Arts: On the darker side of Dickens

BBC's Great Expectations will be rather more disturbing than the usual costume drama. By James Rampton

Prozac. Child abuse. The Islington Tendency. Clinical depression. Abusive relationships. These are hardly terms that Charles Dickens would have been familiar with, yet they peppered discussions during the making of BBC2's grippingly dark new version of Great Expectations. The adapter, you see, is Tony Marchant, hitherto known as the writer of such stark, in-your-face contemporary dramas as the Bafta-winning Holding On, Goodbye Cruel World and Take Me Home. So has the BBC let a hungry Rottweiler loose at a refined tea party? That's certainly how keepers of the Dickensian flame will see it.

"Some things will upset the purists - that's inevitable," Marchant shrugs. "But the weird thing is, if I don't upset the purists, maybe I haven't done a good adaptation. The mark of a good adaptation is how many letters you can attract from the Charles Dickens Society."

Letters may well come flooding in about Marchant's portrayal of Miss Havisham. As played by Charlotte Rampling, she is a borderline sociopath. Twitching, half-smiling, distraite, she whispers to the young Pip (Gabriel Thomson) when she first meets him: "I sometimes have sick fancies." Having been humiliated by her and her protegee Estella, Pip runs tearfully from Satis House, all the while conjuring up gruesome visions of Miss Havisham hanging from a rafter. This Miss Havisham is what a 1990s analyst would call "dysfunctional".

"She is ripe for psychotherapy," reckons David Snodin, the producer of Great Expectations. "In modern terms, she's a quintessential clinical depressive. She's an agrophobic who won't wash. These days she'd be on Prozac - and it wouldn't do her any good. Dickens purists might want a larger-than-life Miss Havisham, but Charlotte's is more frightening because you haven't the faintest idea what she'll do next. She brings a very contemporary sense of madness to the role."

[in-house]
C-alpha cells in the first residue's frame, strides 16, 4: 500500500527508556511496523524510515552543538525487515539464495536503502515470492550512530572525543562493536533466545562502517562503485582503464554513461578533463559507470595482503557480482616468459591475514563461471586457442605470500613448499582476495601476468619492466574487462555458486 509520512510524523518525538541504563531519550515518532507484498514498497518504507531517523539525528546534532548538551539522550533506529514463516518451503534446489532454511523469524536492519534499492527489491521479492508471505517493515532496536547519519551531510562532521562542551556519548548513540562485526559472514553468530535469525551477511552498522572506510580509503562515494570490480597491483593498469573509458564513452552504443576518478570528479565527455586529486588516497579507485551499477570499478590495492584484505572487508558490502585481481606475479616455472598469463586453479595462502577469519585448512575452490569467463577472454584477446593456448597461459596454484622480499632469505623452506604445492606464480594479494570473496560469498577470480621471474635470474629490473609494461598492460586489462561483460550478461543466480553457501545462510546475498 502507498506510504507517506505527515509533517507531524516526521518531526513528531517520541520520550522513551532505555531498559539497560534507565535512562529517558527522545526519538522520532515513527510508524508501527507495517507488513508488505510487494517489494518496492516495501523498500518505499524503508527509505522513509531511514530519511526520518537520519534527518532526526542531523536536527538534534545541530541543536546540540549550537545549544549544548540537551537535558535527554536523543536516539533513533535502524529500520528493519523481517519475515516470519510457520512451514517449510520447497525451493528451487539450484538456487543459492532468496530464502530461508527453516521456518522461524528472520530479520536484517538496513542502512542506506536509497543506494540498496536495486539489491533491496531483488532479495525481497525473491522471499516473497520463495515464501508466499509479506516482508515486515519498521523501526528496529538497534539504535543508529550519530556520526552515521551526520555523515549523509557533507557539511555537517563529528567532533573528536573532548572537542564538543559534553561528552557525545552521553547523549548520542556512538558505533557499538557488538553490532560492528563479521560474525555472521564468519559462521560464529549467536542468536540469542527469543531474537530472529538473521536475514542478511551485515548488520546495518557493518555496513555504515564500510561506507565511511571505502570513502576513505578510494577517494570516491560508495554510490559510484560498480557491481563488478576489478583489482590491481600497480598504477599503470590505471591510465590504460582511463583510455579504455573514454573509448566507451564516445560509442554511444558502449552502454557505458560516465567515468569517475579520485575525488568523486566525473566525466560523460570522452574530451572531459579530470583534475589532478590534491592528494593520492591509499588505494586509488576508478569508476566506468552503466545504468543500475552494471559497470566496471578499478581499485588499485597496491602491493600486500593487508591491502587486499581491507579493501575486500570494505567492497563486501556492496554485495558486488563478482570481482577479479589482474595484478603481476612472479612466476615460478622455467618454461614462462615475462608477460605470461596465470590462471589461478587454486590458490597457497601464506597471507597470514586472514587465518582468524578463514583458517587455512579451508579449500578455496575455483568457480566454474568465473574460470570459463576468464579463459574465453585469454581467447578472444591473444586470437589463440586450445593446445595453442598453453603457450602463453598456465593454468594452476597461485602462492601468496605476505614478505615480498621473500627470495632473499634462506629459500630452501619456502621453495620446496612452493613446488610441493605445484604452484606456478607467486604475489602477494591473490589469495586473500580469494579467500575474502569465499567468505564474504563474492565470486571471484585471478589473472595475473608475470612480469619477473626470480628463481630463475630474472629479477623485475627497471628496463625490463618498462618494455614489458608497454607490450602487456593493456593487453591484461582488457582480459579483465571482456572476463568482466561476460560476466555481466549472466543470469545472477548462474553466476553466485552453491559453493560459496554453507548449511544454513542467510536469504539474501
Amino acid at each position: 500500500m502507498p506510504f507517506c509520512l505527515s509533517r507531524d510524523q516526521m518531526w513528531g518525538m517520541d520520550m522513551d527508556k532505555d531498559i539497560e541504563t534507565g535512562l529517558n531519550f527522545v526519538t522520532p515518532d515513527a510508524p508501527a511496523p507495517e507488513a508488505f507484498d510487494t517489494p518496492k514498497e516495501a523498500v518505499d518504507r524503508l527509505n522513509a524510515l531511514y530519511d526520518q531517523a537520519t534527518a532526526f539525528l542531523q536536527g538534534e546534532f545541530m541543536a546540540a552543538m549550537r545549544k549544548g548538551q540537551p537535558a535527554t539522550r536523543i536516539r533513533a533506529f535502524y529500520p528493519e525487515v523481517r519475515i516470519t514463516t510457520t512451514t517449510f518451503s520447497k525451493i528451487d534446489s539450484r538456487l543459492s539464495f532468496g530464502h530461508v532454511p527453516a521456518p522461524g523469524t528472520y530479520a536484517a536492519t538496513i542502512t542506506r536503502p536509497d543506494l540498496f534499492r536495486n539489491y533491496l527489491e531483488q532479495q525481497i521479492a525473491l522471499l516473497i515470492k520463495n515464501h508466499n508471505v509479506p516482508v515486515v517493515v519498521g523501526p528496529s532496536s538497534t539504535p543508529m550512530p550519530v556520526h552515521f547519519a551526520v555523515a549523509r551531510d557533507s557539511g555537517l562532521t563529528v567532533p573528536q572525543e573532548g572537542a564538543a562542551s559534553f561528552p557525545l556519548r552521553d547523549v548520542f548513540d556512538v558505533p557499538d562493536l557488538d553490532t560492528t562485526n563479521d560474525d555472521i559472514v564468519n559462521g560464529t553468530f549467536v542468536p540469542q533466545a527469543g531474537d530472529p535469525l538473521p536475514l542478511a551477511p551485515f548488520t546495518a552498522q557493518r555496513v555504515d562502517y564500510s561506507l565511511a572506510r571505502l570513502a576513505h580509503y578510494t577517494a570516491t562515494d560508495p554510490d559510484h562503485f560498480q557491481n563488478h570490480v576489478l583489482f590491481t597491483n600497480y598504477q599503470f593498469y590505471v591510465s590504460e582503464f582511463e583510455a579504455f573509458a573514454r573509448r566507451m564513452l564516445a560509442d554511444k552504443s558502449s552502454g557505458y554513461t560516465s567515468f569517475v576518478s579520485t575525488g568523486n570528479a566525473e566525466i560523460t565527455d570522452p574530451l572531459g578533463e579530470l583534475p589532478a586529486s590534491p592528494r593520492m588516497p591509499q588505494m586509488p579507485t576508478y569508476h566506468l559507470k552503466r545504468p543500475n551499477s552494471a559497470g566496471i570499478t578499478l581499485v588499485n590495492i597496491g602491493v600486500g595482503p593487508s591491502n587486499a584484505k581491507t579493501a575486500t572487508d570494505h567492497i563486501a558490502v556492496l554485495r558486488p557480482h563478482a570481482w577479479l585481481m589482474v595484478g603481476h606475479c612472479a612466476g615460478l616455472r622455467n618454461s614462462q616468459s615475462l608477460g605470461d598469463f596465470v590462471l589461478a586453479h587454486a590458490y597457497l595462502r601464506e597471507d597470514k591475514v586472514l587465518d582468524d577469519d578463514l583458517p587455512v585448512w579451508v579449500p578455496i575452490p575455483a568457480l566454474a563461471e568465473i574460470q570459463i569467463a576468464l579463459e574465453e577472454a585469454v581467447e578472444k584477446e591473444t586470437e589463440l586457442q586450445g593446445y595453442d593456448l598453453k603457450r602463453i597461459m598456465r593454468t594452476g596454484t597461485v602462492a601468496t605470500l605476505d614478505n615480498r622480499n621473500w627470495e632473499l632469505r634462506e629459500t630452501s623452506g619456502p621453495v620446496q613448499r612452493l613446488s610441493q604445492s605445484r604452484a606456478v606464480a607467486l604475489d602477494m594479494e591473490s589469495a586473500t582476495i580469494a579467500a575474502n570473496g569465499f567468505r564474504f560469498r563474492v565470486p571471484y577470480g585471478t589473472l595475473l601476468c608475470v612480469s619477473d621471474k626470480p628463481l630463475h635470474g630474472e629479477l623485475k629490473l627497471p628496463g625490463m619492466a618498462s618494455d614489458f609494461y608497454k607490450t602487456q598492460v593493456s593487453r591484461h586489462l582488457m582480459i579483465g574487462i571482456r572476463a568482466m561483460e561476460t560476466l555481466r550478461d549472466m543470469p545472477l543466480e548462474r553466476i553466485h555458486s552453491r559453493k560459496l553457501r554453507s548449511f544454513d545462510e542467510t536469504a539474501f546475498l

Nearing 40, Marchant is a benign and unfeasibly tall figure who has to stoop when he passes through a doorway. Brought up on a council estate in Bermondsey, he used to spar at the famous Thomas a Becket gym in south- east London. "At first Tony didn't know whether to be a boxer or a poet," laughs Snodin. "He thought the theatre was full of poofs in cravats."

Marchant went for the cravat option and now resides with his wife and children in a comfortable house in south-west London, whose walls are adorned with awards and posters from his successful series. The one advertising Different for Girls, his feature film about a man who has a sex-change operation, boasts the catchline, "expect the unexpected" - which might stand as a summary of Marchant's emotionally raw brand of drama.

He argues that you have to take account of modern sensibilities when interpreting Great Expectations; you can't pretend the 1990s never happened. According to Marchant: "It's important to pay attention to the psychological motivations of the characters. For instance, I've looked at the idea of nurture and exactly what Miss Havisham wreaks on Estella. I couldn't help noticing that this is a book about abusive relationships. Abuse continues into other relationships. The fact that Estella ends up in a relationship where she's abused follows the received wisdom of modern psychology that there's a cycle of abuse."

It is these contemporary echoes that distinguish Marchant's adaptation. (They are also what attracted John Sullivan to dramatise David Copperfield for the BBC and Alan Bleasdale to pen his ITV version of Oliver Twist). One of the abiding themes of Great Expectations is class - a subject which, like the poor, is always with us.